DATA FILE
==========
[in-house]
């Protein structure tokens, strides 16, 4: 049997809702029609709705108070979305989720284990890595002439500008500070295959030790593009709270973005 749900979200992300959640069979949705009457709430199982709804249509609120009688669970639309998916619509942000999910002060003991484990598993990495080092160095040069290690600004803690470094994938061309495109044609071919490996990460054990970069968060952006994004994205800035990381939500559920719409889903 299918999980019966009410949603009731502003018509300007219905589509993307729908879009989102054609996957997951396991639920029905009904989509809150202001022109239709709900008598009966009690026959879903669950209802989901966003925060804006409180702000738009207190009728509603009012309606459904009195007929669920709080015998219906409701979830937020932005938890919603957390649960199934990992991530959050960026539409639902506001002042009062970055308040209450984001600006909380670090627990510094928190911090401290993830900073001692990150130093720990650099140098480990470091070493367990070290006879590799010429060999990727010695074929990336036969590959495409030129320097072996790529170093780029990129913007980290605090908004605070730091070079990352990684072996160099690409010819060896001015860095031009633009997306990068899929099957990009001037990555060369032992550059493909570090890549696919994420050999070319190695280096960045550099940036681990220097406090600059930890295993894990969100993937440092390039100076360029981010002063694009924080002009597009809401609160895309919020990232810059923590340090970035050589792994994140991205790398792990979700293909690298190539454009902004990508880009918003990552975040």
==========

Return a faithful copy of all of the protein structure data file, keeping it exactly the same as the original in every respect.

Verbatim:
[in-house]
């Protein structure tokens, strides 16, 4: 049997809702029609709705108070979305989720284990890595002439500008500070295959030790593009709270973005 749900979200992300959640069979949705009457709430199982709804249509609120009688669970639309998916619509942000999910002060003991484990598993990495080092160095040069290690600004803690470094994938061309495109044609071919490996990460054990970069968060952006994004994205800035990381939500559920719409889903 299918999980019966009410949603009731502003018509300007219905589509993307729908879009989102054609996957997951396991639920029905009904989509809150202001022109239709709900008598009966009690026959879903669950209802989901966003925060804006409180702000738009207190009728509603009012309606459904009195007929669920709080015998219906409701979830937020932005938890919603957390649960199934990992991530959050960026539409639902506001002042009062970055308040209450984001600006909380670090627990510094928190911090401290993830900073001692990150130093720990650099140098480990470091070493367990070290006879590799010429060999990727010695074929990336036969590959495409030129320097072996790529170093780029990129913007980290605090908004605070730091070079990352990684072996160099690409010819060896001015860095031009633009997306990068899929099957990009001037990555060369032992550059493909570090890549696919994420050999070319190695280096960045550099940036681990220097406090600059930890295993894990969100993937440092390039100076360029981010002063694009924080002009597009809401609160895309919020990232810059923590340090970035050589792994994140991205790398792990979700293909690298190539454009902004990508880009918003990552975040």